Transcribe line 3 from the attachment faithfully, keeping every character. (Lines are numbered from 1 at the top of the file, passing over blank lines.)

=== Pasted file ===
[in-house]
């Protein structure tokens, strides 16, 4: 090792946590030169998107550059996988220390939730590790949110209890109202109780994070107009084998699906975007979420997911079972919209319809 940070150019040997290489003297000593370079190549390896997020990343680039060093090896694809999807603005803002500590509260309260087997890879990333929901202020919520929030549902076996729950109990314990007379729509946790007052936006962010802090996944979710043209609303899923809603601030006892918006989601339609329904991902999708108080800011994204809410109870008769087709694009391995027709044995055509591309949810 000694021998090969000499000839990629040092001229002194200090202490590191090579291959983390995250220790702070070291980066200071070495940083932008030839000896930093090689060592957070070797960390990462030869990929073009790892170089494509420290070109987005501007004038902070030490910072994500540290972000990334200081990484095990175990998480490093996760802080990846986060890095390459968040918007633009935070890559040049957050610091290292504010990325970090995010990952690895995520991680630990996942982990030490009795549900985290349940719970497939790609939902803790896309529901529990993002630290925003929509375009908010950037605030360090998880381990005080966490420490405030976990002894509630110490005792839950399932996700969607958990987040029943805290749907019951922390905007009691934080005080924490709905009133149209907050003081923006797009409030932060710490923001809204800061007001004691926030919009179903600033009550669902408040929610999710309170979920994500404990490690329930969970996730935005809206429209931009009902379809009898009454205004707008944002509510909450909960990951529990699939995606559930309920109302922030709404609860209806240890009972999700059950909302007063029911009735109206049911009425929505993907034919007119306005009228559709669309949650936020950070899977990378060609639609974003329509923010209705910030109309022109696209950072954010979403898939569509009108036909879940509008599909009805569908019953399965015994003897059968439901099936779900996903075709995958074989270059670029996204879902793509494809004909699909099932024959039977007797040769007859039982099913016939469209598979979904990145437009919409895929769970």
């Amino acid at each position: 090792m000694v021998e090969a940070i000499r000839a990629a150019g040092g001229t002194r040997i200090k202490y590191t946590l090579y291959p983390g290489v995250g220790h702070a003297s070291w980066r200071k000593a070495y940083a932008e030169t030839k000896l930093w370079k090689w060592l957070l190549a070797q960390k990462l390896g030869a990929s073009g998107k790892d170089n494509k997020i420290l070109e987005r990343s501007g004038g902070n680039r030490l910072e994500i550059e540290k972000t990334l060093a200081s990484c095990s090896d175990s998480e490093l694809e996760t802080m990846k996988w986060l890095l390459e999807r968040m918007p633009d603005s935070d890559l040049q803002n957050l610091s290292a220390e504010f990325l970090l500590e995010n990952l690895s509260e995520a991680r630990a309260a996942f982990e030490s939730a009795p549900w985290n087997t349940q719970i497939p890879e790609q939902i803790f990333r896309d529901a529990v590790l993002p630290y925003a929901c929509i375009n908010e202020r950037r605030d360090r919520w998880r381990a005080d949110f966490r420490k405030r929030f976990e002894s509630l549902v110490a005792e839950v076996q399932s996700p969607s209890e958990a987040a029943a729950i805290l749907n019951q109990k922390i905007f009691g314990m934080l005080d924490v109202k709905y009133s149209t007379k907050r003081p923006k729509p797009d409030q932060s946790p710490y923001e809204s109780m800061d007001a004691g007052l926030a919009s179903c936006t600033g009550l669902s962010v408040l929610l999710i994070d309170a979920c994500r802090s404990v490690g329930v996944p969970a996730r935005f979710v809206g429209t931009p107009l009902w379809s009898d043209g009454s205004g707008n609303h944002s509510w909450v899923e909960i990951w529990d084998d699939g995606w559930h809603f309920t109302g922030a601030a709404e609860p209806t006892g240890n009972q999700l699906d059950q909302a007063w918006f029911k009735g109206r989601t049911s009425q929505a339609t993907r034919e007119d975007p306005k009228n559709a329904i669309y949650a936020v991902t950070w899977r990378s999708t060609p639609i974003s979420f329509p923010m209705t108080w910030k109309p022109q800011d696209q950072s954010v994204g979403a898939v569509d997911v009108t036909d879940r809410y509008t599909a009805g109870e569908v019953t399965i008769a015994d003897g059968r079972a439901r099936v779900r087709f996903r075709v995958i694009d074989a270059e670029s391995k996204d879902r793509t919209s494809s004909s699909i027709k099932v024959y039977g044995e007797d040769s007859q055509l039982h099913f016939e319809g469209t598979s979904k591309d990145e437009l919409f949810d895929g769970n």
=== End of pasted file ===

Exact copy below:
């Amino acid at each position: 090792m000694v021998e090969a940070i000499r000839a990629a150019g040092g001229t002194r040997i200090k202490y590191t946590l090579y291959p983390g290489v995250g220790h702070a003297s070291w980066r200071k000593a070495y940083a932008e030169t030839k000896l930093w370079k090689w060592l957070l190549a070797q960390k990462l390896g030869a990929s073009g998107k790892d170089n494509k997020i420290l070109e987005r990343s501007g004038g902070n680039r030490l910072e994500i550059e540290k972000t990334l060093a200081s990484c095990s090896d175990s998480e490093l694809e996760t802080m990846k996988w986060l890095l390459e999807r968040m918007p633009d603005s935070d890559l040049q803002n957050l610091s290292a220390e504010f990325l970090l500590e995010n990952l690895s509260e995520a991680r630990a309260a996942f982990e030490s939730a009795p549900w985290n087997t349940q719970i497939p890879e790609q939902i803790f990333r896309d529901a529990v590790l993002p630290y925003a929901c929509i375009n908010e202020r950037r605030d360090r919520w998880r381990a005080d949110f966490r420490k405030r929030f976990e002894s509630l549902v110490a005792e839950v076996q399932s996700p969607s209890e958990a987040a029943a729950i805290l749907n019951q109990k922390i905007f009691g314990m934080l005080d924490v109202k709905y009133s149209t007379k907050r003081p923006k729509p797009d409030q932060s946790p710490y923001e809204s109780m800061d007001a004691g007052l926030a919009s179903c936006t600033g009550l669902s962010v408040l929610l999710i994070d309170a979920c994500r802090s404990v490690g329930v996944p969970a996730r935005f979710v809206g429209t931009p107009l009902w379809s009898d043209g009454s205004g707008n609303h944002s509510w909450v899923e909960i990951w529990d084998d699939g995606w559930h809603f309920t109302g922030a601030a709404e609860p209806t006892g240890n009972q999700l699906d059950q909302a007063w918006f029911k009735g109206r989601t049911s009425q929505a339609t993907r034919e007119d975007p306005k009228n559709a329904i669309y949650a936020v991902t950070w899977r990378s999708t060609p639609i974003s979420f329509p923010m209705t108080w910030k109309p022109q800011d696209q950072s954010v994204g979403a898939v569509d997911v009108t036909d879940r809410y509008t599909a009805g109870e569908v019953t399965i008769a015994d003897g059968r079972a439901r099936v779900r087709f996903r075709v995958i694009d074989a270059e670029s391995k996204d879902r793509t919209s494809s004909s699909i027709k099932v024959y039977g044995e007797d040769s007859q055509l039982h099913f016939e319809g469209t598979s979904k591309d990145e437009l919409f949810d895929g769970n």